We, the people who tell our government what we want, are the ones who gave them permission to drive.  The examiner who issued the license is the one who told them that they were trained, so they don't know what they don't know.

There would be a huge outcry if RV drivers were required to be trained and test their abilities in handling heavy vehicles, so we as a community are as much to blame as anyone.
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« Reply #54 on: December 26, 2010, 08:38:55 AM »

I have been keeping up with the Hester wreck since it happened...it appears the phone call the dead driver was on terminated two minutes before the crash.
Jack
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« Reply #55 on: December 26, 2010, 12:40:04 PM »

Jack,
If you keep this up, you may not get as many Christmas cards next year.  Wink

Those who are so eager to take away your right to choose (in the name of 'safety') don't want the rest of the story known.

'They' don't want anyone to bring up facts that don't sensationalize the drama.

Banning cell phones because they contribute to some collisions will not change anything except what people blame the stupidity of others on next.

len, I will enroll both of my kids in a performance driving school so they will learn how to handle a car at speed. That class will come only AFTER they have a solid understanding of how the basic systems of the car work & have actual experience of all basic routine service procedures.

I took a defensive driving course years ago. The one thing that still stands out is the result of all the testing said that I was a better driver than most. Now, I know my driving skills suck, so I'm really nervous in traffic & when I buy a car, I'm definitely looking at crash survivability.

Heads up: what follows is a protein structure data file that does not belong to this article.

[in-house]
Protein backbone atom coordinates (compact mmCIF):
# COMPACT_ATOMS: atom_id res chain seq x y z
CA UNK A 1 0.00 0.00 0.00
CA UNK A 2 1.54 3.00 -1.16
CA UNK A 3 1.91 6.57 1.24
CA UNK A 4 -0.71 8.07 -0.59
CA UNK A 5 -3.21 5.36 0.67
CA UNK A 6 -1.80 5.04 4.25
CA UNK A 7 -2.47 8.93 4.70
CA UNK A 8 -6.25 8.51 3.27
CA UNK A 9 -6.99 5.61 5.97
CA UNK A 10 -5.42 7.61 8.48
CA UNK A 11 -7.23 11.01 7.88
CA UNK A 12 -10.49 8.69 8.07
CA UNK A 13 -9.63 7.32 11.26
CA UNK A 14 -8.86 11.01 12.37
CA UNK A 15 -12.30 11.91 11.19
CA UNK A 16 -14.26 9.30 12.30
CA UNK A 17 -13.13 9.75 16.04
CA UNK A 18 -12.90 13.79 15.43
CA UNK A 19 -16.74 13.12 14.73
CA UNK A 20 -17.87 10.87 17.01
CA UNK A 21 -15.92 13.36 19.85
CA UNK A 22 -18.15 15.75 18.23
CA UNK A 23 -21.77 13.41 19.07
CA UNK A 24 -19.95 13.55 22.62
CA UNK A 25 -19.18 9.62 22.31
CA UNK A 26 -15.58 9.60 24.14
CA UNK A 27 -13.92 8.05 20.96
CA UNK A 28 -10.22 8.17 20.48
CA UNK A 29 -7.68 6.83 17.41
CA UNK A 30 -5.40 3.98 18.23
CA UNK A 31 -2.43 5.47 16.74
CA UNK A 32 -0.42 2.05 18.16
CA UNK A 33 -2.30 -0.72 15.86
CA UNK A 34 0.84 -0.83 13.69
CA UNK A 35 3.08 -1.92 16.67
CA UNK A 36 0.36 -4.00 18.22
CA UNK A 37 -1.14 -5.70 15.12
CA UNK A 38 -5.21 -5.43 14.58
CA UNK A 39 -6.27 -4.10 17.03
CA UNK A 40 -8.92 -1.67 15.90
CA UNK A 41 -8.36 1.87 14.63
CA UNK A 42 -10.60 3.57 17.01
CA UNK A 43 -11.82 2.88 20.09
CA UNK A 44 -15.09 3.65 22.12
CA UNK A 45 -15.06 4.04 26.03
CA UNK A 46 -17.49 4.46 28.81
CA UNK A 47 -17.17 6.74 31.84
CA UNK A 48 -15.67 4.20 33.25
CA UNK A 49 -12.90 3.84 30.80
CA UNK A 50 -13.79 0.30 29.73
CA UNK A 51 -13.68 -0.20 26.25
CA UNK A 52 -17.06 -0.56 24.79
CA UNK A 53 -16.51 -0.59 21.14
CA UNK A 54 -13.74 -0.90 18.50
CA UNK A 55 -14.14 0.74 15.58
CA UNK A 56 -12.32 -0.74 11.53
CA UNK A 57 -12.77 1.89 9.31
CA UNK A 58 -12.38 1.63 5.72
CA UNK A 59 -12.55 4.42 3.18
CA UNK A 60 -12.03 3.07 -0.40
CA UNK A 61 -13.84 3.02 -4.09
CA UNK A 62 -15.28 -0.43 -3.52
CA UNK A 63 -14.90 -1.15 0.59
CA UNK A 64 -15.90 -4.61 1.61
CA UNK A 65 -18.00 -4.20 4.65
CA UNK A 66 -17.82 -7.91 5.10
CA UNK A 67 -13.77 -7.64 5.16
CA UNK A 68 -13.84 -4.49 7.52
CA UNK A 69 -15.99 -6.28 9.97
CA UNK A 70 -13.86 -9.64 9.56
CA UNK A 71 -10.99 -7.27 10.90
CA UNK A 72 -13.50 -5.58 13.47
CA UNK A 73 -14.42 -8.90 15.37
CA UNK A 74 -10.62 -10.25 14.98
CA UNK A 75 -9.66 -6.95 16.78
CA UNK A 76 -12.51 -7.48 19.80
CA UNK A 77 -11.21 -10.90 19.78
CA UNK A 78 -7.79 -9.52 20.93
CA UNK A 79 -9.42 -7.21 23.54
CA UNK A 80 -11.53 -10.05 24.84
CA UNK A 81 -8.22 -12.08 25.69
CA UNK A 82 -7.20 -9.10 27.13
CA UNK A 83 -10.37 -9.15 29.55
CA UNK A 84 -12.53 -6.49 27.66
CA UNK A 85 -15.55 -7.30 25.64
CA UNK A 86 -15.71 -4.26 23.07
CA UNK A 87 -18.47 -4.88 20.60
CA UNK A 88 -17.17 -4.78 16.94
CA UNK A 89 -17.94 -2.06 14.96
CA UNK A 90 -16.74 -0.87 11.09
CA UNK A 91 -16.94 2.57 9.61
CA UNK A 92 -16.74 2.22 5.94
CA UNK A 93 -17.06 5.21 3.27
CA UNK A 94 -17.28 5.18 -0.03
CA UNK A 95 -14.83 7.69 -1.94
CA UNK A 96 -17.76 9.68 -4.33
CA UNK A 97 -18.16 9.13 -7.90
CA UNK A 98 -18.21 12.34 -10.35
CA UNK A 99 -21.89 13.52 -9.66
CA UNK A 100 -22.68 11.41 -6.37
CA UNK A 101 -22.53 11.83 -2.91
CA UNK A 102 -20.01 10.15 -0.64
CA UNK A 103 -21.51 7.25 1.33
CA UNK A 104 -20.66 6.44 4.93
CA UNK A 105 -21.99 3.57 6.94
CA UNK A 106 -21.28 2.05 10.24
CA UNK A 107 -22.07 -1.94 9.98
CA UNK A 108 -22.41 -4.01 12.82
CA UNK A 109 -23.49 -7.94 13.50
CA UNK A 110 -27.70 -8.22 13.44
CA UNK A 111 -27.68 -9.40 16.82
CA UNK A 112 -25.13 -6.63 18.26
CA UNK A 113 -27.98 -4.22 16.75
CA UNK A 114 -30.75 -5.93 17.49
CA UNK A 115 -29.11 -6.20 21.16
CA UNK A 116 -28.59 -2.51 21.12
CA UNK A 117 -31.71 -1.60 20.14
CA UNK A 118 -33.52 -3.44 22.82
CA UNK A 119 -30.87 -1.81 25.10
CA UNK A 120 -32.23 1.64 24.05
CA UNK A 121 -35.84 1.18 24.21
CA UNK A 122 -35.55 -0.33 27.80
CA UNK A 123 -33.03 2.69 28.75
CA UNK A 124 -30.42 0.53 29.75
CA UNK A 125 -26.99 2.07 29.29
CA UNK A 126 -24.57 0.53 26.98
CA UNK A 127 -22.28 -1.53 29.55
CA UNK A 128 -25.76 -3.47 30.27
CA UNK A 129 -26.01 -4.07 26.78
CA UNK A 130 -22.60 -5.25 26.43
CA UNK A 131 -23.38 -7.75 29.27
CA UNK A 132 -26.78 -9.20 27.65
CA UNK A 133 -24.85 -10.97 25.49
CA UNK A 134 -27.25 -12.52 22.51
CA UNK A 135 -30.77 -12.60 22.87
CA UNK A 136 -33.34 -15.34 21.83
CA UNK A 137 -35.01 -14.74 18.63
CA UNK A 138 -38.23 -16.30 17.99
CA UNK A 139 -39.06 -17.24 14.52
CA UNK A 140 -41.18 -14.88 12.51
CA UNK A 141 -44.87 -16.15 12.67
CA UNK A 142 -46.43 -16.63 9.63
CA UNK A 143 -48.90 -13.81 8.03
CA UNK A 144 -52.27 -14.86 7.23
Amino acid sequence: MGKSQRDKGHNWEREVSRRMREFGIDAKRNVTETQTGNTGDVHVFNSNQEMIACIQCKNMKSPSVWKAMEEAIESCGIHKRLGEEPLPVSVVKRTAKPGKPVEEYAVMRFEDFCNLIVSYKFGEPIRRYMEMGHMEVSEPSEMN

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« Reply #56 on: December 27, 2010, 04:40:21 PM »

Kyle, you're doing the same thing the news media did...talking about absolute bans when the legislation proposed is only about hand-held use of phones. Not even close to an absolute ban.

Yes, it would be nice if personal responsibility was enough...but if that were true, we wouldn't need any rules of the road at all!
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« Reply #57 on: December 27, 2010, 08:12:15 PM »

Kyle, you're doing the same thing the news media did...talking about absolute bans when the legislation proposed is only about hand-held use of phones. Not even close to an absolute ban.

Yes, it would be nice if personal responsibility was enough...but if that were true, we wouldn't need any rules of the road at all!

I don't have a problem with 'rules of the road' per se, just a problem with what I see as political maneuvering creating laws that aren't practical to enforce.

It ain't just the media wanting an absolute ban on cell phones while driving. All I'm trying to do is express my thoughts concerning what I believe to be excessive legislation.

I'd be more inclined to back laws that encourage responsible behaviour without punishing the whole due to the actions of a irresponsible few.

Yeah, like that will ever happen. . . .  Wink
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« Reply #58 on: December 27, 2010, 09:40:26 PM »

The world can be dangerous.  In an effort to pretend that we have more control of fate than we do, we make laws.  If one goes over highway fatality statistics, I think you will find that we are doing pretty well compared to the pre-cellphone days when the highway death tolls were constantly being updated on the radio on any holiday weekend.  When was the last time you heard those?  I wonder how many accidents have been caused by indigestion; we should probably ban fast food.
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« Reply #59 on: December 28, 2010, 12:05:30 AM »

    What we need is a graduated license